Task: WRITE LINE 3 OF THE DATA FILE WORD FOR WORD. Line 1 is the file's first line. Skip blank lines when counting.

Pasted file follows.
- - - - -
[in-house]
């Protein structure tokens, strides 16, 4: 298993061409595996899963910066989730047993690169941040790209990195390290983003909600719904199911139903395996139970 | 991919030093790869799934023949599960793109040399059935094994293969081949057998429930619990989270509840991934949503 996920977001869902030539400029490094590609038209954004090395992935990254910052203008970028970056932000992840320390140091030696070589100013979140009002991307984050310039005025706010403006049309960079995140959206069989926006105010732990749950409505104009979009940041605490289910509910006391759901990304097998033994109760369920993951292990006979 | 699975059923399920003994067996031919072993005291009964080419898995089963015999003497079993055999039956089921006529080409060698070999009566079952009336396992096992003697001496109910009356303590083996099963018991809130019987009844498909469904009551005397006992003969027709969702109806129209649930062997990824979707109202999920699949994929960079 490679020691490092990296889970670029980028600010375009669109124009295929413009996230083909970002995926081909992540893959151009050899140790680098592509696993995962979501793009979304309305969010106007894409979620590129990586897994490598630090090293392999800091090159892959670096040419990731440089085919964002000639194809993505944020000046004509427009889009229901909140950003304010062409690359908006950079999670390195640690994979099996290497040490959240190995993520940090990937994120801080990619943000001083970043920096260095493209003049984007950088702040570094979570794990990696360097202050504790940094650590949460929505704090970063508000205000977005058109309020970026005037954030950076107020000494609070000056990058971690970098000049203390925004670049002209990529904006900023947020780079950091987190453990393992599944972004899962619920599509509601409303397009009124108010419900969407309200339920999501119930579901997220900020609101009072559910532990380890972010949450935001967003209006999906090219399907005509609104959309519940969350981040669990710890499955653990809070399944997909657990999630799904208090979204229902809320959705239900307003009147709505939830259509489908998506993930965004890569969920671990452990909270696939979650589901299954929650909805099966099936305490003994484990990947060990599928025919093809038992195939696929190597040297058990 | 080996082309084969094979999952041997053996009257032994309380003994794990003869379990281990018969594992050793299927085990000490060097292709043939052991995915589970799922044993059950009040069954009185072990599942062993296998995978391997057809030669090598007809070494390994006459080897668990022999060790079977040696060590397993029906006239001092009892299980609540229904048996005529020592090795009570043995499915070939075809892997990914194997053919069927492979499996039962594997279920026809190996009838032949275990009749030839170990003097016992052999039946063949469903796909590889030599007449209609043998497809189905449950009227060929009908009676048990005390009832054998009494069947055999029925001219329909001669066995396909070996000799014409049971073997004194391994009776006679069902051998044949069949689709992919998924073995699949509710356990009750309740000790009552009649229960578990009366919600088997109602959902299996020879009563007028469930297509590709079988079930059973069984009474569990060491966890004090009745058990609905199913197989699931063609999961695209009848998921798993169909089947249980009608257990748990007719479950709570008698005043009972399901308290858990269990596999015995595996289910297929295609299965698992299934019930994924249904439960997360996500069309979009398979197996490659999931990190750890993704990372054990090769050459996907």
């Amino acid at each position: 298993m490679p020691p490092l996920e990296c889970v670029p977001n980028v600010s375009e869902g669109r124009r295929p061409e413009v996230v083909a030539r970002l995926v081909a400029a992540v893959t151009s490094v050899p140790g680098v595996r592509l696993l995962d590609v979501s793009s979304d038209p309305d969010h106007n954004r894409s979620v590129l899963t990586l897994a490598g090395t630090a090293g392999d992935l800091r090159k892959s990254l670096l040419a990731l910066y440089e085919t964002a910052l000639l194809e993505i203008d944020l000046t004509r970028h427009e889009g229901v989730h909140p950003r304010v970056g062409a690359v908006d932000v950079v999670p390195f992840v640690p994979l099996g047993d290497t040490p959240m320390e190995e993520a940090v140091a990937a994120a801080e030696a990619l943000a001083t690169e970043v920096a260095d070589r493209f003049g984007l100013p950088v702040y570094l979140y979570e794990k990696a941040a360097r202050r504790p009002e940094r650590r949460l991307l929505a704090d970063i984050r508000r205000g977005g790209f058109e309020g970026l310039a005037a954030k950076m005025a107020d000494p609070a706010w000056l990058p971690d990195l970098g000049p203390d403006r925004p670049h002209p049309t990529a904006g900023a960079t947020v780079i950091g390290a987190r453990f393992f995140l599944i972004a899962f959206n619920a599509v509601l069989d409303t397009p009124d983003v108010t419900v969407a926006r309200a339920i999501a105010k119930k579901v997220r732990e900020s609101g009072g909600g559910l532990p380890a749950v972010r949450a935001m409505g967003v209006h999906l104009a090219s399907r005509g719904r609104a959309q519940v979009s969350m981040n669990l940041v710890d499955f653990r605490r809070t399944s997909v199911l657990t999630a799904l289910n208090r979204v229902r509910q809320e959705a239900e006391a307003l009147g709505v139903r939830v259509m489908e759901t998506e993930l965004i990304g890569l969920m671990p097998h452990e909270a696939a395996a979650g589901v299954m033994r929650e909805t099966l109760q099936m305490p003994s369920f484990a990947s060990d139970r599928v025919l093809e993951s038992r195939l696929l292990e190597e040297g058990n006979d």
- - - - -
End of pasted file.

């Amino acid at each position: 298993m490679p020691p490092l996920e990296c889970v670029p977001n980028v600010s375009e869902g669109r124009r295929p061409e413009v996230v083909a030539r970002l995926v081909a400029a992540v893959t151009s490094v050899p140790g680098v595996r592509l696993l995962d590609v979501s793009s979304d038209p309305d969010h106007n954004r894409s979620v590129l899963t990586l897994a490598g090395t630090a090293g392999d992935l800091r090159k892959s990254l670096l040419a990731l910066y440089e085919t964002a910052l000639l194809e993505i203008d944020l000046t004509r970028h427009e889009g229901v989730h909140p950003r304010v970056g062409a690359v908006d932000v950079v999670p390195f992840v640690p994979l099996g047993d290497t040490p959240m320390e190995e993520a940090v140091a990937a994120a801080e030696a990619l943000a001083t690169e970043v920096a260095d070589r493209f003049g984007l100013p950088v702040y570094l979140y979570e794990k990696a941040a360097r202050r504790p009002e940094r650590r949460l991307l929505a704090d970063i984050r508000r205000g977005g790209f058109e309020g970026l310039a005037a954030k950076m005025a107020d000494p609070a706010w000056l990058p971690d990195l970098g000049p203390d403006r925004p670049h002209p049309t990529a904006g900023a960079t947020v780079i950091g390290a987190r453990f393992f995140l599944i972004a899962f959206n619920a599509v509601l069989d409303t397009p009124d983003v108010t419900v969407a926006r309200a339920i999501a105010k119930k579901v997220r732990e900020s609101g009072g909600g559910l532990p380890a749950v972010r949450a935001m409505g967003v209006h999906l104009a090219s399907r005509g719904r609104a959309q519940v979009s969350m981040n669990l940041v710890d499955f653990r605490r809070t399944s997909v199911l657990t999630a799904l289910n208090r979204v229902r509910q809320e959705a239900e006391a307003l009147g709505v139903r939830v259509m489908e759901t998506e993930l965004i990304g890569l969920m671990p097998h452990e909270a696939a395996a979650g589901v299954m033994r929650e909805t099966l109760q099936m305490p003994s369920f484990a990947s060990d139970r599928v025919l093809e993951s038992r195939l696929l292990e190597e040297g058990n006979d």